Extragalactic Deep Fields

(C. H. Ishwara-Chandra, Nissim Kanekar, Y. Wadadekar, Jayaram N. Chengalur, Apurba Bera, Aditya Chowdhury, Former members: Sandeep K. Sirothia)

An important area of astronomical research in recent years has been the use of deep multi-wavelength studies of specific extragalactic fields to study in detail how galaxies and their stars and gas evolve through the age of the Universe. Radio and infrared imaging is especially important in this area, because most actively star-forming galaxies are obscured by dust and are hence not visible in optical images. Researchers at NCRA-TIFR use deep radio images of such extra-galactic fields to address a number of issues, including quantifying the number of sources of different types as a function of source luminosity and redshift, finding massive radio galaxies at high redshifts via their ultra-steep radio spectra, distinguishing between star-forming and active galaxies, etc.

Recent Results
Probing Star Formation in Galaxies at z~1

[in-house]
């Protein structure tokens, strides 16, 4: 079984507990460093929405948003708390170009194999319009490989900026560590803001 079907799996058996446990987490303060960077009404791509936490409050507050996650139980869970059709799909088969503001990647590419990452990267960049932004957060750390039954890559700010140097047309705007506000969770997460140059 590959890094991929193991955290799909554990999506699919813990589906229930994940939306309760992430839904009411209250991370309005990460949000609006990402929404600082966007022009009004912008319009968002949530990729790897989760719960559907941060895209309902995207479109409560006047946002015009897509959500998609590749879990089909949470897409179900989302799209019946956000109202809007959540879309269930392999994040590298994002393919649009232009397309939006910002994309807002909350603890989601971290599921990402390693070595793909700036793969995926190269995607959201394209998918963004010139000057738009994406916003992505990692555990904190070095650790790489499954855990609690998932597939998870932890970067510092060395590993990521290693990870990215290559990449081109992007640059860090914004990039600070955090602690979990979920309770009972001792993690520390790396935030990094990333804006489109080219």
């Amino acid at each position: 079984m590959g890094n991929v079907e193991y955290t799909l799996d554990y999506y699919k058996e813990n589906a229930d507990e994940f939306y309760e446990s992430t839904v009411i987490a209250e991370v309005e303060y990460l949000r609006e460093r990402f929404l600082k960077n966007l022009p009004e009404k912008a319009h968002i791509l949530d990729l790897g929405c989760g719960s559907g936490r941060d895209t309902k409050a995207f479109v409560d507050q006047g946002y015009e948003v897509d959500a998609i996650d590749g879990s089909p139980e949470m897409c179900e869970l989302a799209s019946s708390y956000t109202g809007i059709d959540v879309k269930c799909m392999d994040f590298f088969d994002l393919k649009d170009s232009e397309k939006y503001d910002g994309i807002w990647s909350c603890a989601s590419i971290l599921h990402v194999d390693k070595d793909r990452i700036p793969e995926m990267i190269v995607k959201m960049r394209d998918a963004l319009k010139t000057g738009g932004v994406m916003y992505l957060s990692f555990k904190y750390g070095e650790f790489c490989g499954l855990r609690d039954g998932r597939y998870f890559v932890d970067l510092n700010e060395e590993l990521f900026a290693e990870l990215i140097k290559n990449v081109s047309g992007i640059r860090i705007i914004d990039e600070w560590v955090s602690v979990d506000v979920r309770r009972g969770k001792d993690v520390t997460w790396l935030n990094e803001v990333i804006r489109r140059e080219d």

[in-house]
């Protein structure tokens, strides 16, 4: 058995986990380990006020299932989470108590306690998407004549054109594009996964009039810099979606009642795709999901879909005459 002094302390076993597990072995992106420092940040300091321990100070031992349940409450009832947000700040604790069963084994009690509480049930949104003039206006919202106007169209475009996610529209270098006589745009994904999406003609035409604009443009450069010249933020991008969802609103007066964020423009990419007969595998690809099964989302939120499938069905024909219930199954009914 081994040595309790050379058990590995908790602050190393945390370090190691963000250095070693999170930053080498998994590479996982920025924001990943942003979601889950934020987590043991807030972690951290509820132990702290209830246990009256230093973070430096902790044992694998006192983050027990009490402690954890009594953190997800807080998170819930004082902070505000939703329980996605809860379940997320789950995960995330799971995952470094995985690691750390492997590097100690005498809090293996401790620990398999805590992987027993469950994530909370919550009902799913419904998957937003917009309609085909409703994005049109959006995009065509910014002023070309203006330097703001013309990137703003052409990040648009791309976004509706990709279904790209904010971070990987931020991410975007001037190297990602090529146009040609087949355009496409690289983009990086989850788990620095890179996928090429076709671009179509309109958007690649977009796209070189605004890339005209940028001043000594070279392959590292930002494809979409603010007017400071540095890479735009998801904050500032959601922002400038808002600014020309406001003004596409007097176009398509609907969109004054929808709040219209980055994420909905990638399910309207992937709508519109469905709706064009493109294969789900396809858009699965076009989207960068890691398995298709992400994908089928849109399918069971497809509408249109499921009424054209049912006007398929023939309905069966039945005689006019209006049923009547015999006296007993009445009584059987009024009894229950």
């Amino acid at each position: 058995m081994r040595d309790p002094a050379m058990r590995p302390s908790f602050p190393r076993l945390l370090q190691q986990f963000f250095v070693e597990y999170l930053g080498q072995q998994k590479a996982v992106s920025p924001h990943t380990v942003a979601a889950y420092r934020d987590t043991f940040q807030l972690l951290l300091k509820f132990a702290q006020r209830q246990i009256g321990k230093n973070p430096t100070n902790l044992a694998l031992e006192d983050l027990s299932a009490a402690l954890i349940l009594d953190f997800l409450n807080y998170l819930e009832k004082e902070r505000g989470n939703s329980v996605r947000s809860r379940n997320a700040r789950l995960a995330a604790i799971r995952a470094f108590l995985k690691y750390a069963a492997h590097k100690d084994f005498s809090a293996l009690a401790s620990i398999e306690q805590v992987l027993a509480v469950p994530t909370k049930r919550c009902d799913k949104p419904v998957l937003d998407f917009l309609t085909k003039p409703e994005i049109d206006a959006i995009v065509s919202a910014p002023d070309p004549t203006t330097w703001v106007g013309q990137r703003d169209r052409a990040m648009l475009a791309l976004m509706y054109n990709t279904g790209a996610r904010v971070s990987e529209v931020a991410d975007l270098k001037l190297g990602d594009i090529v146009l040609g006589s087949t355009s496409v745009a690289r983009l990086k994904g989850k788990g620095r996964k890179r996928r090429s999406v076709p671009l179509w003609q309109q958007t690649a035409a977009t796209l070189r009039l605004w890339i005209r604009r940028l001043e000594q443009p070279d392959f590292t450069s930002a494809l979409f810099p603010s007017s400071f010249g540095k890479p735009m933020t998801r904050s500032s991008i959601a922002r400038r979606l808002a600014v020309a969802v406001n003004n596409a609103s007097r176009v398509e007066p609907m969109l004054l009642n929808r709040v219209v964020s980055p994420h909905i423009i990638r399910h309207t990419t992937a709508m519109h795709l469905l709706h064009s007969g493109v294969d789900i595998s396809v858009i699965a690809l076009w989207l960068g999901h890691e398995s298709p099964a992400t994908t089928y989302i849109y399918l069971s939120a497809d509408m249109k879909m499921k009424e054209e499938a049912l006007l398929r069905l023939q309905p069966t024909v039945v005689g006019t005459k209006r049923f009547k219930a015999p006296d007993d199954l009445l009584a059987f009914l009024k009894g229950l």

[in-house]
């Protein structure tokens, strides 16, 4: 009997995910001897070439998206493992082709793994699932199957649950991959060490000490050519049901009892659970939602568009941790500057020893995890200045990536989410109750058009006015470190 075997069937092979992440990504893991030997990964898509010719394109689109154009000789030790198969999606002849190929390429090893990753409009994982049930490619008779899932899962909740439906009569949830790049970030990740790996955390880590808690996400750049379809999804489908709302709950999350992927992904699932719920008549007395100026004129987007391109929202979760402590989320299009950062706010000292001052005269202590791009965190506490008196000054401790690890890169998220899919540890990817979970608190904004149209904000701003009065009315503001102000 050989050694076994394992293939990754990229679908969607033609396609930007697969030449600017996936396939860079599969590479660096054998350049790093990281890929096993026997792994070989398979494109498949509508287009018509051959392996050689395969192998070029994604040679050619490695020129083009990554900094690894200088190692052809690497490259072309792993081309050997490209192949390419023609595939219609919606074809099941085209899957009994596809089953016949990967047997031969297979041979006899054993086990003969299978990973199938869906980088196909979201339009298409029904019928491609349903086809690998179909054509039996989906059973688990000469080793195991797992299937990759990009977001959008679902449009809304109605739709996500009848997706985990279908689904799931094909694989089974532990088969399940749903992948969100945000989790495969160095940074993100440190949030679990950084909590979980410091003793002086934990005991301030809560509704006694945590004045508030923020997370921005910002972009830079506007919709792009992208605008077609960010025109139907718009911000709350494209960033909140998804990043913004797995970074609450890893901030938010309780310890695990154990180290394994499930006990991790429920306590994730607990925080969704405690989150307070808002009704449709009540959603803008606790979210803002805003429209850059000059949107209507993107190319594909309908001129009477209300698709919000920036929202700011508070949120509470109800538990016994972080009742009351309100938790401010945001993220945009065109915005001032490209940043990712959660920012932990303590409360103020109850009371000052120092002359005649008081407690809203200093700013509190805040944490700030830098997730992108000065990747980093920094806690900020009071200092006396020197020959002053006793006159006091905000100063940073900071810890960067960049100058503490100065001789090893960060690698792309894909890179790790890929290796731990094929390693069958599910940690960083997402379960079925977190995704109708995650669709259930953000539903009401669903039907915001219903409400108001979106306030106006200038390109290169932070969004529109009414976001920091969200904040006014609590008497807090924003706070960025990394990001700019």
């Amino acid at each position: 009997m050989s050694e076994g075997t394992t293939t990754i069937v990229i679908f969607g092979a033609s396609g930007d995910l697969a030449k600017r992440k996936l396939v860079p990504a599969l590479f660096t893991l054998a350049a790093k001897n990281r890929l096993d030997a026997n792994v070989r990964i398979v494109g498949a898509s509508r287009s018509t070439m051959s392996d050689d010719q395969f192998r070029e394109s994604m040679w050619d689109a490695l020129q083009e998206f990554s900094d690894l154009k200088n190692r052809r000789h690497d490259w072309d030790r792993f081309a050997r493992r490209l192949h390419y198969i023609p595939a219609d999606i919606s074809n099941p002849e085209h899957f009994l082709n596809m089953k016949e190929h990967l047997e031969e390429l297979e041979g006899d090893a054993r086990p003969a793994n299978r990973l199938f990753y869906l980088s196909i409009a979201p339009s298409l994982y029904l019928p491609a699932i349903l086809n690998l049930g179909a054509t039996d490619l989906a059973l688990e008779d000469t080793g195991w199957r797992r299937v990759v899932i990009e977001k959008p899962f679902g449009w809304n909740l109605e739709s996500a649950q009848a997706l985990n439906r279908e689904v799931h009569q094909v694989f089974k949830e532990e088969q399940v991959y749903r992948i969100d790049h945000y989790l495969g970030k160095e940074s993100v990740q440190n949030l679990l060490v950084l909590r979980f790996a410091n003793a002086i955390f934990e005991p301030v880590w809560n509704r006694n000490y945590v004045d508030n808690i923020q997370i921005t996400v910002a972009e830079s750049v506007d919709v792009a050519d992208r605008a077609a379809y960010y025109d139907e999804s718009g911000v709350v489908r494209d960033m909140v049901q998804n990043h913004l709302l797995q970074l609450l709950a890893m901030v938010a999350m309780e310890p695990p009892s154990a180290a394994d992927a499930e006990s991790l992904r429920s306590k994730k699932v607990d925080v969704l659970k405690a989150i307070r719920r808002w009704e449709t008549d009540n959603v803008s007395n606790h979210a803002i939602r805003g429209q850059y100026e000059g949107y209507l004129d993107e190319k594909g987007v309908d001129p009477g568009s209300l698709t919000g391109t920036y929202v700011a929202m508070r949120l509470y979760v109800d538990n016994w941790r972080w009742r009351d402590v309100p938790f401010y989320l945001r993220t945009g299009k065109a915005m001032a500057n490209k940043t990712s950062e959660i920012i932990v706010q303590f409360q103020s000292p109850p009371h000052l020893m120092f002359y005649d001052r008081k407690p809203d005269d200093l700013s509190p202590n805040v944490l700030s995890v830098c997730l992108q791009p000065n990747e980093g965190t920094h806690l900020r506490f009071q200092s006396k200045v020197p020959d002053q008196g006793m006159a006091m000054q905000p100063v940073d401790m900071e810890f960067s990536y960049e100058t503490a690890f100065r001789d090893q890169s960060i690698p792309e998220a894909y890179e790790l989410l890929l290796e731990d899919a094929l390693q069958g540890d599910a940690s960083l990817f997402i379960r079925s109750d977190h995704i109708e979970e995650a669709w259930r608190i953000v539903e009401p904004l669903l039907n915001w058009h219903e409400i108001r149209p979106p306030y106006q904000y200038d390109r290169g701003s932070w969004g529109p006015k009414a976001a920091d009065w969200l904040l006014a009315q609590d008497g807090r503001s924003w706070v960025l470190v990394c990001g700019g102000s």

Bera et al. carried out deep GMRT 610 MHz imaging of four fields of the DEEP2 Galaxy Redshift Survey, and stacked the radio emission from a sample of nearly 4000 blue star-forming galaxies at 0.7<z< 1.45 to detect the median rest-frame 1.4 GHz radio continuum emission of the galaxies. The authors used the local relation between total star formation rate (SFR) and radio 1.4 GHz luminosity to infer a median total SFR of (24.4 +/- 1.4) solar masses per year for blue star-forming galaxies at these redshifts. They detect the main-sequence relation between SFR and stellar mass, and find that the power-law index of the main sequence shows no change over z~0.7-1.45. They also find that the nebular line emission suffers less extinction than the stellar continuum, contrary to the situation in the local Universe; further, the ratio of nebular extinction to stellar extinction increases with decreasing redshift. They combined their results with earlier GMRT HI 21cm emission studies of the DEEP2 fields to obtain an upper limit of 0.87 Gyr to the atomic gas depletion time of star-forming galaxies at z~1.3. Neutral atomic gas thus appears to be a transient phase in high-z star-forming galaxies. The left panel of the figure shows the stacked rest-frame 1.4 GHz radio emission of the galaxies of the sample, detected at high statistical significance; the right panel shows a similar stack at neighbouring locations ("off-source") which shows no signal, indicating that the detected signal of the left panel is very unlikely to arise from systematic effects.

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